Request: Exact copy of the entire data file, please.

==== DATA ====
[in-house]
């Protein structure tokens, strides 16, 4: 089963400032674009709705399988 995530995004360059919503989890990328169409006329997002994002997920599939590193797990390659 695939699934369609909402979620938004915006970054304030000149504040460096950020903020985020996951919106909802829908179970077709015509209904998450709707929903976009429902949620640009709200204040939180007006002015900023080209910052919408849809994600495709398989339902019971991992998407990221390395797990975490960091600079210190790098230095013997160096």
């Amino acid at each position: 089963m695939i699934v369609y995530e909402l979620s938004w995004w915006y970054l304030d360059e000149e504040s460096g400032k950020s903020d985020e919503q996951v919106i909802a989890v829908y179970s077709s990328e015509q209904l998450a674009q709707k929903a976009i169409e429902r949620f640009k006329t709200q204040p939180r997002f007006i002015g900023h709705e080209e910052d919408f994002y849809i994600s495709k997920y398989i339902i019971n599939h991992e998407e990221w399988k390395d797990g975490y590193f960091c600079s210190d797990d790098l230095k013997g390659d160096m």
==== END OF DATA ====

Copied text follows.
[in-house]
């Protein structure tokens, strides 16, 4: 089963400032674009709705399988 995530995004360059919503989890990328169409006329997002994002997920599939590193797990390659 695939699934369609909402979620938004915006970054304030000149504040460096950020903020985020996951919106909802829908179970077709015509209904998450709707929903976009429902949620640009709200204040939180007006002015900023080209910052919408849809994600495709398989339902019971991992998407990221390395797990975490960091600079210190790098230095013997160096």
């Amino acid at each position: 089963m695939i699934v369609y995530e909402l979620s938004w995004w915006y970054l304030d360059e000149e504040s460096g400032k950020s903020d985020e919503q996951v919106i909802a989890v829908y179970s077709s990328e015509q209904l998450a674009q709707k929903a976009i169409e429902r949620f640009k006329t709200q204040p939180r997002f007006i002015g900023h709705e080209e910052d919408f994002y849809i994600s495709k997920y398989i339902i019971n599939h991992e998407e990221w399988k390395d797990g975490y590193f960091c600079s210190d797990d790098l230095k013997g390659d160096m």